The Michigan Historical Review Fall 2012 edition is out, with interesting articles (as per usual), and it includes a review of the book (at p. 129). To be reviewed signifies that the book is worth analysis by one with credentials, and in this case it is John Daley of Pittsburg State University, Professor of History and Chair of the Department of History, Philosophy, and Social Sciences. The excellent review (i.e., the review is excellently done) points out strengths and weaknesses in the book as it should.
Among the weaknesses: "readers in search of reevaluations of Michigan's more prominent dramatis personae ... will be disappointed"; "Dempsey fails to demolish Hasseltine's argument"; one significant Michigan cavalryman gets short shrift; it could have used better editing; and so forth.
What matters most of all to this author is that Dr. Daley finds the book goes a long way to achieve its purpose, of "celebrating the selflessness of Civil War-era Michiganders" in a manner where "the nonspecialist reading public will benefit." Readers will "surely profit from the added attention given ... less famous but also important" figures who "appear in justifiably bold relief". "Dempsey is quite right in noting that some heroes have not received their due." And in case one thinks the book is purely special pleading for the Michigan story, Dr. Daley -- miles and miles from here out in Kansas -- disagrees: "Nor is the mention of Michigan's dreadful casualty rate mere filiopietism." [excessive veneration of ancestors or tradition] The last line of the review, asserting that "no recent state or regional crisis comes close to the Old Northwest's four years of suffering a half century ago", validates the thesis of the work.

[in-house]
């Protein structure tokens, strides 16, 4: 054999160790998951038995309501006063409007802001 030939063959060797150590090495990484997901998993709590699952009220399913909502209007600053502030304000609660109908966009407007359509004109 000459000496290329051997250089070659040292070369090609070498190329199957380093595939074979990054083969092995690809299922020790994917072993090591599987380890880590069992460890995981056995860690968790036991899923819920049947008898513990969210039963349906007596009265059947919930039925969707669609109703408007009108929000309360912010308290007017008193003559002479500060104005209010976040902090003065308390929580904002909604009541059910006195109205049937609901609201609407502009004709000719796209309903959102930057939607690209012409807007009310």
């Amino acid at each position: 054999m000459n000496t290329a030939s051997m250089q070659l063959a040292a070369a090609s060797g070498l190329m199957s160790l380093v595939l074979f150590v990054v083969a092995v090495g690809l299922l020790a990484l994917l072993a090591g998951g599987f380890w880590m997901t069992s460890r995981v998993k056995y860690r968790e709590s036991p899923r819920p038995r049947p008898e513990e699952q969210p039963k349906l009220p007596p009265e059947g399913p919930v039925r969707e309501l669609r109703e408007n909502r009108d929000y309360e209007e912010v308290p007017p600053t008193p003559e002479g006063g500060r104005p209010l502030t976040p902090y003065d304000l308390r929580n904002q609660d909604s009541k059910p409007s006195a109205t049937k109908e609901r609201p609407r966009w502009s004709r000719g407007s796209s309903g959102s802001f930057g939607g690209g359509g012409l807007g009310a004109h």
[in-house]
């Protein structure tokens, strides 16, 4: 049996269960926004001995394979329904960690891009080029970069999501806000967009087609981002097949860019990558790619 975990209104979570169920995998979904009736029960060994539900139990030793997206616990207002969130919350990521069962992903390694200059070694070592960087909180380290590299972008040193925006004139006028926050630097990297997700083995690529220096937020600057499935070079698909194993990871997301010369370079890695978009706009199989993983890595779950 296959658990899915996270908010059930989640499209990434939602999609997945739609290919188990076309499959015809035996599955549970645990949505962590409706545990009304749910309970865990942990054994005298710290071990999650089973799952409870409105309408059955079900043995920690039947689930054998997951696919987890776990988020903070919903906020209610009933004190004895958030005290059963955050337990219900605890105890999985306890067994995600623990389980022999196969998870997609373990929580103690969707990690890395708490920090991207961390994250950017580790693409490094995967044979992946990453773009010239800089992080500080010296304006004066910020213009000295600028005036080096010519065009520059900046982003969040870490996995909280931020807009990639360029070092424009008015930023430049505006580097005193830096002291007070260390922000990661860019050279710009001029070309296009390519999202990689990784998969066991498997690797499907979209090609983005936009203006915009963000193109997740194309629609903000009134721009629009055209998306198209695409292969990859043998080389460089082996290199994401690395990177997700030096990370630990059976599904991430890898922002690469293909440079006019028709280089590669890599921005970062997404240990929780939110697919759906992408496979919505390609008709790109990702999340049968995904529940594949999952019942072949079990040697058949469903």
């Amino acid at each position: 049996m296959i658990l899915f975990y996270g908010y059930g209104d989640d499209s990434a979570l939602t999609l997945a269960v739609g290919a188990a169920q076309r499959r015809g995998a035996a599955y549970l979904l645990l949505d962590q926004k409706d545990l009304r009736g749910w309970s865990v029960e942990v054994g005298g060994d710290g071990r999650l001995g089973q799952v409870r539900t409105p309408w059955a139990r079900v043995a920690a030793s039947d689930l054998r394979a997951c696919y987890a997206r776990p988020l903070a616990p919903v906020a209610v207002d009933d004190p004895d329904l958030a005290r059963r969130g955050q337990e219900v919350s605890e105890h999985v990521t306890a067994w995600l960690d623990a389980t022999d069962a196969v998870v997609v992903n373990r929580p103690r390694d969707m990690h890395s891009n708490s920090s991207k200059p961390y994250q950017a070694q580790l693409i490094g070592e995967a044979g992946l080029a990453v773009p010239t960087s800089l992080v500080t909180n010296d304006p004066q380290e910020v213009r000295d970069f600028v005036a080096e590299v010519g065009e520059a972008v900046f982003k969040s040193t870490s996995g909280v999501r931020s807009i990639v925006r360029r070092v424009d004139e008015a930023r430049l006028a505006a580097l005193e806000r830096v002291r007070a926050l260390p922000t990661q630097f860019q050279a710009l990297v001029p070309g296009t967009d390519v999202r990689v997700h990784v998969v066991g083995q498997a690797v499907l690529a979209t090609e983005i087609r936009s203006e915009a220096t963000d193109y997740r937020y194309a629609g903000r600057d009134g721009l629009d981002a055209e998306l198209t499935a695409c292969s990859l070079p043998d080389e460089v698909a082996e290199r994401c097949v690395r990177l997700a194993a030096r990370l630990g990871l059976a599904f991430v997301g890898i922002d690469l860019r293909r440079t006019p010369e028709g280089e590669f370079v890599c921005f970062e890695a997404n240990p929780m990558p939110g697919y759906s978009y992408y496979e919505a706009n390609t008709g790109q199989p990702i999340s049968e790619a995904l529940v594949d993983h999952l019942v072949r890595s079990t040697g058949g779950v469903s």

It is indeed a privilege to be critically evaluated in the Review and to have the benefit of a fine scholar's assessment. Despite its faults, Michigan and the Civil War is seen to be meritorious for the story it tells -- and that is the real point.